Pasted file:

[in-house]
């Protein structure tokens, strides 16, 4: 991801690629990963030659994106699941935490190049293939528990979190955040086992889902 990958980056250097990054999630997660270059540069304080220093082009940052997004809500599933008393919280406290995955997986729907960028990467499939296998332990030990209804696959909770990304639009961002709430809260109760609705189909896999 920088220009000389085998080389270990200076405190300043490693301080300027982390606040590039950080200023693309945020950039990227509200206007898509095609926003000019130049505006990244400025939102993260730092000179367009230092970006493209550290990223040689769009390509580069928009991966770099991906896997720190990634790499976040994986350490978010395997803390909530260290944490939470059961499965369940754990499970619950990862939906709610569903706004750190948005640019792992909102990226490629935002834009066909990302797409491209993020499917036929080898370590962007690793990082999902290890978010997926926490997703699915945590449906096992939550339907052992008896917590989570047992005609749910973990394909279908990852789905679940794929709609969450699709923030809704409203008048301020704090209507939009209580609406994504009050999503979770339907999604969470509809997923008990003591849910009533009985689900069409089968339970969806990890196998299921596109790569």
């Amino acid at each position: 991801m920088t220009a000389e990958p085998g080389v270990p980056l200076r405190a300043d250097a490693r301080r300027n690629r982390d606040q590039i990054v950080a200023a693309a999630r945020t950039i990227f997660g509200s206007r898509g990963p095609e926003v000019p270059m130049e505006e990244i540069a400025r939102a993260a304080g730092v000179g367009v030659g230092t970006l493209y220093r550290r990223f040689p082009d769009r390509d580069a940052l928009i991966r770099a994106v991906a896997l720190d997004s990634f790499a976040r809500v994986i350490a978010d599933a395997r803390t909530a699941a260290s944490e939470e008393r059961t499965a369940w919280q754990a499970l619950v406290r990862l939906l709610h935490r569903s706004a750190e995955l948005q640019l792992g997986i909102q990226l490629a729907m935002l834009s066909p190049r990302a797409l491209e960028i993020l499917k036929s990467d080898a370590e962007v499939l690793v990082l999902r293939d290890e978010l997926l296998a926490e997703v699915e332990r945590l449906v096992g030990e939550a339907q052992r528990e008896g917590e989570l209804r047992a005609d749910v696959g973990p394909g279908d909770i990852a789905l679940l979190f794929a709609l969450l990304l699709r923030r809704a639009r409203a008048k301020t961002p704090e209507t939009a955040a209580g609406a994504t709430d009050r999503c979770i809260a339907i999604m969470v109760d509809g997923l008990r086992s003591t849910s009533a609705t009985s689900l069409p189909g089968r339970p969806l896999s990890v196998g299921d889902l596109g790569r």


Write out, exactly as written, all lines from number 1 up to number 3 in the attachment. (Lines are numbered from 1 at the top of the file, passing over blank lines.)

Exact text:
[in-house]
């Protein structure tokens, strides 16, 4: 991801690629990963030659994106699941935490190049293939528990979190955040086992889902 990958980056250097990054999630997660270059540069304080220093082009940052997004809500599933008393919280406290995955997986729907960028990467499939296998332990030990209804696959909770990304639009961002709430809260109760609705189909896999 920088220009000389085998080389270990200076405190300043490693301080300027982390606040590039950080200023693309945020950039990227509200206007898509095609926003000019130049505006990244400025939102993260730092000179367009230092970006493209550290990223040689769009390509580069928009991966770099991906896997720190990634790499976040994986350490978010395997803390909530260290944490939470059961499965369940754990499970619950990862939906709610569903706004750190948005640019792992909102990226490629935002834009066909990302797409491209993020499917036929080898370590962007690793990082999902290890978010997926926490997703699915945590449906096992939550339907052992008896917590989570047992005609749910973990394909279908990852789905679940794929709609969450699709923030809704409203008048301020704090209507939009209580609406994504009050999503979770339907999604969470509809997923008990003591849910009533009985689900069409089968339970969806990890196998299921596109790569």
């Amino acid at each position: 991801m920088t220009a000389e990958p085998g080389v270990p980056l200076r405190a300043d250097a490693r301080r300027n690629r982390d606040q590039i990054v950080a200023a693309a999630r945020t950039i990227f997660g509200s206007r898509g990963p095609e926003v000019p270059m130049e505006e990244i540069a400025r939102a993260a304080g730092v000179g367009v030659g230092t970006l493209y220093r550290r990223f040689p082009d769009r390509d580069a940052l928009i991966r770099a994106v991906a896997l720190d997004s990634f790499a976040r809500v994986i350490a978010d599933a395997r803390t909530a699941a260290s944490e939470e008393r059961t499965a369940w919280q754990a499970l619950v406290r990862l939906l709610h935490r569903s706004a750190e995955l948005q640019l792992g997986i909102q990226l490629a729907m935002l834009s066909p190049r990302a797409l491209e960028i993020l499917k036929s990467d080898a370590e962007v499939l690793v990082l999902r293939d290890e978010l997926l296998a926490e997703v699915e332990r945590l449906v096992g030990e939550a339907q052992r528990e008896g917590e989570l209804r047992a005609d749910v696959g973990p394909g279908d909770i990852a789905l679940l979190f794929a709609l969450l990304l699709r923030r809704a639009r409203a008048k301020t961002p704090e209507t939009a955040a209580g609406a994504t709430d009050r999503c979770i809260a339907i999604m969470v109760d509809g997923l008990r086992s003591t849910s009533a609705t009985s689900l069409p189909g089968r339970p969806l896999s990890v196998g299921d889902l596109g790569r």